The Invisible Life of Eurídice Gusmão

(A Vida Invisível)

Official Selection from Brazil for the Best International Film Oscar!

Brazilian director Karim Aïnouz knows full well that melodramas don’t just get by on sympathy – they need our anger as well. In his stirring, heart-wrenching period film The Invisible Life Of Eurídice Gusmão, adapted from a novel by Martha Batalha, he manages the meld with finesse.
Sisters Eurídice (Carol Duarte) and Guida (Julia Stockler) are first established as likeable free spirits in the masculine world of 1950s Brazil, until that culture, subtly or unsubtly, crushes their dreams and keeps them apart. By the time veteran Brazilian actress Fernanda Montenegro is introduced in an affecting turn as the elderly Eurídice at the end of the film, the audience isn’t just tearing up, it’s fired up as well.  

Poster for the Brazilian melodrama The Invisible Life Of Eurídice GusmãoAged 18 and 20 when the film begins in 1950, Eurídice and Guida are as close as sisters can be, living in a cramped Rio house they share with their controlling father and submissive mother. A talented pianist, Eurídice dreams of studying at the conservatory in Vienna; she’s an intriguing mix of self-doubt and wilfullness, passivity and power. Her older sister Guida has all the self-confidence that Eurídice lacks. A headstrong, live-wire party girl, she will soon elope to Athens with her Greek sailor lover.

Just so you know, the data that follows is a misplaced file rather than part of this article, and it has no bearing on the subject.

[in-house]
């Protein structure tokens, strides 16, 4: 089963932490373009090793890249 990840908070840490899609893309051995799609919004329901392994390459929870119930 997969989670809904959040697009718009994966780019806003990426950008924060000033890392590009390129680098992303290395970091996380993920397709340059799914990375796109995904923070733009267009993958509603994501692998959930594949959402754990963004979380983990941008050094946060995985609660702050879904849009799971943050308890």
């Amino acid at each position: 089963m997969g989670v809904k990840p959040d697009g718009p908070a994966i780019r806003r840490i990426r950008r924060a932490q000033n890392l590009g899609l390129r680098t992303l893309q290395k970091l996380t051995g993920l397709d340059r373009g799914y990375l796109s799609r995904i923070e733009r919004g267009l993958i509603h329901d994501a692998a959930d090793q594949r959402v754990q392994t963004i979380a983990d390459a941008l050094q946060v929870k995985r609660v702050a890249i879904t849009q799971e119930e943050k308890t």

And as far as Eurídice knows, that’s where Guida stays. In reality, after discovering her mariner beau to be a scoundrel, the pregnant Guida comes back to Rio before the year is out. She is equally deceived about Eurídice’s whereabouts, thanks to a cruel lie told by her father, who spurns her. Two sisters, living in the same sprawling city, each desperate to find the other, while assuming the other is somewhere on the other side of the ocean. It may be a corny premise, but it’s also a highly effective foundation for a story which is all about how women’s desires, dreams and even identities are erased in a male-dominated society.

With a voiceover derived from never-delivered letters between Guida and Eurídice, the film charts two difficult but resilient female lives. The film’s buzzy Rio setting, vibrant colour palette, warm camerawork and rhapsodic classical music together act as a tantalizing reminder of the self-expression the two sisters should rightly have achieved. But they are also a tribute to their irrepressible spirit, and psychic bond.

– Lee Marshall, Screen Daily


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